Galway Simon Community says the private rental sector in Galway is out of reach for the majority of those relying on assistance payments as the gap between housing support limits and market rent prices continues to increase, according to latest study.

The local charity say this trend is extremely worrying, given that 91% of social housing delivered in 2018 in Galway City was through RAS/HAP tenancies. The latest Simon Communities report demonstrates yet again that an overreliance on the private rental sector for the delivery of social and affordable housing is not appropriate.

The Locked Out of the Market report released this week by the Simon Communities of Ireland, the 13th study of its kind, showed that there were only 3 properties available to rent in Galway City within the Rent Supplement/HAP limits across the four categories; single person, couple, couple/parent with 1 child, couple/parent with 2 children. An average of 24 properties were available to rent in Galway City during the snapshot three-day study in November 2018 (21st to 23rd).

The study found that rent for the three one-bed properties available in Galway City was between €550 and €1200 monthly, and between €900 and €2,250 for the seventeen two-bedroom properties.  The majority of asking rents were well above the Rent Supplement/HAP limits for the respective categories.

Karen Golden, CEO of Galway Simon Community said the private rental market is not a sustainable way to deliver social and affordable housing and that other delivery methods, as well as preventative measures to stop people sliding into homelessness, are critical going forward.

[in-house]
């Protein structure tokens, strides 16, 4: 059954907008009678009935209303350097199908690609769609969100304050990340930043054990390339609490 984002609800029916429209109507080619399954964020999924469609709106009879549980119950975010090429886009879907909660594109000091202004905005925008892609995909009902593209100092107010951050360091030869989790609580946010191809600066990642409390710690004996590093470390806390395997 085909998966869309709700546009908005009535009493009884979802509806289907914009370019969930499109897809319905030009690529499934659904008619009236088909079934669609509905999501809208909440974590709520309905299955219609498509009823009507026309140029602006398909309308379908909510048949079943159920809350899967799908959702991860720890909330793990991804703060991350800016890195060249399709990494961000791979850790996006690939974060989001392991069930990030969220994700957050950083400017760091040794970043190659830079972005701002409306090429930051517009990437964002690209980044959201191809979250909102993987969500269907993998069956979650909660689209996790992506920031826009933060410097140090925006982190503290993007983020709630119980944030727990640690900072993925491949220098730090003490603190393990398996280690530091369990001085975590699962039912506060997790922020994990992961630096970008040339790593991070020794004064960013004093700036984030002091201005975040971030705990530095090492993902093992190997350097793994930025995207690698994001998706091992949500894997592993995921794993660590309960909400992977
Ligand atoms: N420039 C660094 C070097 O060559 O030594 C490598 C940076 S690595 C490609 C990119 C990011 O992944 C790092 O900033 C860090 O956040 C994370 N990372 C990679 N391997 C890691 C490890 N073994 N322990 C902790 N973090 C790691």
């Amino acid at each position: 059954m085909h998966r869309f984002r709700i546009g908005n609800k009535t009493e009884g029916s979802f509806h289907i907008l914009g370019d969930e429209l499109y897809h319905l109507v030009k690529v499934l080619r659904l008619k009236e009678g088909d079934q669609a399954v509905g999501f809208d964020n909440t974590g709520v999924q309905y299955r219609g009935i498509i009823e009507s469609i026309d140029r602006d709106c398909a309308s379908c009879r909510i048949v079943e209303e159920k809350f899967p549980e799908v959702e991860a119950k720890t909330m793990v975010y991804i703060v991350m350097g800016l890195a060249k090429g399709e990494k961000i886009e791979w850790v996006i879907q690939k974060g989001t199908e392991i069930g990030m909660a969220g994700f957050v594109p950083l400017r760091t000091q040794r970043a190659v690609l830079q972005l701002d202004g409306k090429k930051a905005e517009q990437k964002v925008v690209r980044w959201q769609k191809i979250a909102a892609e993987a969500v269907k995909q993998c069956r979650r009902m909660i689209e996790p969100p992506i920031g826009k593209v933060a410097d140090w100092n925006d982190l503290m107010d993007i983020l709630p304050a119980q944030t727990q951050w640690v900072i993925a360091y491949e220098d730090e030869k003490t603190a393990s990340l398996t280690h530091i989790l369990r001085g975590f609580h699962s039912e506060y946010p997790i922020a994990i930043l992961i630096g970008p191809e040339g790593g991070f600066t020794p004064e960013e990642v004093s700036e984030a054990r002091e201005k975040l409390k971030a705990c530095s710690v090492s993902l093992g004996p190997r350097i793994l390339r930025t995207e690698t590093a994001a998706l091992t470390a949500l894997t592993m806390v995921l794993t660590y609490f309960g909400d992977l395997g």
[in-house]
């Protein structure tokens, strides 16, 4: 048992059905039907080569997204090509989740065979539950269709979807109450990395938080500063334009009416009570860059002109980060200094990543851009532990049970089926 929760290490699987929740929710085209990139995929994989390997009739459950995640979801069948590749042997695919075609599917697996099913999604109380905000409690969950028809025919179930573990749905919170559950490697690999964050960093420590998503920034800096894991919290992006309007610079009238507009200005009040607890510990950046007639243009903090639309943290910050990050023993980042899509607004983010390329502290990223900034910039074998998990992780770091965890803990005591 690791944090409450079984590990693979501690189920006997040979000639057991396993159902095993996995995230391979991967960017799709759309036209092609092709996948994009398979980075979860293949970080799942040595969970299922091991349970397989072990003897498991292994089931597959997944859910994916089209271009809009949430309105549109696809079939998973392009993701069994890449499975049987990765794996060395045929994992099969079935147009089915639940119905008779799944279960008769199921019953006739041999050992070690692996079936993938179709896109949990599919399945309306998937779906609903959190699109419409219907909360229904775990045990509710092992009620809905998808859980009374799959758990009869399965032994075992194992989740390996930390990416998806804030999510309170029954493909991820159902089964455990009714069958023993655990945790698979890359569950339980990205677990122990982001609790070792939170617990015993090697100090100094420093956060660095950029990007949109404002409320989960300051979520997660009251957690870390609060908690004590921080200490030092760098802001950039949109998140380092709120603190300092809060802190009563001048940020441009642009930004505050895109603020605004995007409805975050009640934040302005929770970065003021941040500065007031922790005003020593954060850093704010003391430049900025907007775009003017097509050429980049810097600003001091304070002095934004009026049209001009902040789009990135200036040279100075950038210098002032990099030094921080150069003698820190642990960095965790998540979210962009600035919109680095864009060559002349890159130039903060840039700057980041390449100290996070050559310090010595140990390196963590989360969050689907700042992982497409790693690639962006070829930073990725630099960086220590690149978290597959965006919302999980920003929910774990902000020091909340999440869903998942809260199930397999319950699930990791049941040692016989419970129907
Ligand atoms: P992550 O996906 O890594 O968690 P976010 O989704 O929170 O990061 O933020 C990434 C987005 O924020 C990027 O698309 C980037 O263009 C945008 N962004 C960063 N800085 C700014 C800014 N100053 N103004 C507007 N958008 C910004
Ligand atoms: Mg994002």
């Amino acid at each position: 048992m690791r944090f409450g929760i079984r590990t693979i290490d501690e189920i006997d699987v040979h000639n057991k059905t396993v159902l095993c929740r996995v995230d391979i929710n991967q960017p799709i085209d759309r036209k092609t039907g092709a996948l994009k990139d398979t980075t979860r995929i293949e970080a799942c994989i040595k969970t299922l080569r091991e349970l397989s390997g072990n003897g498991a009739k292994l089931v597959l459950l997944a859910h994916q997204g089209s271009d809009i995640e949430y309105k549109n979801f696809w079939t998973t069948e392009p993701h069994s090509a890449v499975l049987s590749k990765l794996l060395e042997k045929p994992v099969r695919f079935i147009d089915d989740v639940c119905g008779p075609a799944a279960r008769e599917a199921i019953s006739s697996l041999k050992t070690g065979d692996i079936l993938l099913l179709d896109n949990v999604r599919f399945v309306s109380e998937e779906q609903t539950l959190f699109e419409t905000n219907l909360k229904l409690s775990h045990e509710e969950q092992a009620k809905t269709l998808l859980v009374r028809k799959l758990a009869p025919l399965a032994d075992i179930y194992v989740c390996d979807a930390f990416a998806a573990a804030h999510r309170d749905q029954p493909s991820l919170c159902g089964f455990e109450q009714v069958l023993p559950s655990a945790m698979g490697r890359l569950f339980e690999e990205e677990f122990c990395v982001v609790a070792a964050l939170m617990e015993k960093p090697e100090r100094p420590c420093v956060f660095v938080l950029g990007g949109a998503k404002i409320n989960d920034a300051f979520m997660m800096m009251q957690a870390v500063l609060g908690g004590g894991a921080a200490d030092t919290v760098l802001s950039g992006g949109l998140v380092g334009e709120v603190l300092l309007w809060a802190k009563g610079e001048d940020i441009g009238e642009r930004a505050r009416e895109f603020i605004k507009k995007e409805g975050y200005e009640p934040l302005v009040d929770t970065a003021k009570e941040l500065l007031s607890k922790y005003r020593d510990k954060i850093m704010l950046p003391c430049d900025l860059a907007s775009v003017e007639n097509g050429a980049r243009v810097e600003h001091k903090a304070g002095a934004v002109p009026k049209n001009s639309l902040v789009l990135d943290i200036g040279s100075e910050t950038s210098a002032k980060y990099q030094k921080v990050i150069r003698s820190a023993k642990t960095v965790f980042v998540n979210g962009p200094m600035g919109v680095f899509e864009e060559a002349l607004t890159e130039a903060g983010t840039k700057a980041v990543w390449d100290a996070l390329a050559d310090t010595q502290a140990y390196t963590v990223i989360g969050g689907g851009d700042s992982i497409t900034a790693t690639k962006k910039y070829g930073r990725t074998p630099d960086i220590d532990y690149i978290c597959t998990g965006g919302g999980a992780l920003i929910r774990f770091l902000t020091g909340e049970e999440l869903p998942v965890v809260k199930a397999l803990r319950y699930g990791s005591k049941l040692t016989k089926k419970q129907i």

“A lot of the people we support, and thousands more in the community, rely on Housing Assistance Payments (HAP). However, the latest Simon Communities study shows that, for the majority of properties available to rent in Galway, there is very clearly a significant gap between the HAP limits and market rents. This means that tenants can end up having to choose between essential bills like heat, light or food and paying their rent”, Karen said.

“There are 1,728 households on the social housing waiting list in Galway City alone, but only 54 new social housing units were delivered in Galway City in 2018 through new builds, acquisitions and leasing. This year, it’s critical that an urgent focus is put on new builds, acquisition and leasing to ensure that we are less reliant on the private rental market for the delivery of social housing,” Karen explained.

“At the same time, when the crisis is so critical in the West, it’s vitally important that we continue to ensure that preventative measures are in place. We need to stop the flow of people into emergency accommodation and homeless services. Every day we see the positive effect that early intervention and prevention has on those that we work with. If we can prevent people from becoming homeless in the first place, we can in turn prevent the trauma of having to access emergency homeless services. We know that prevention ultimately reduces the human and economic costs associated with homelessness”, Karen added.

Monday 11th March 2019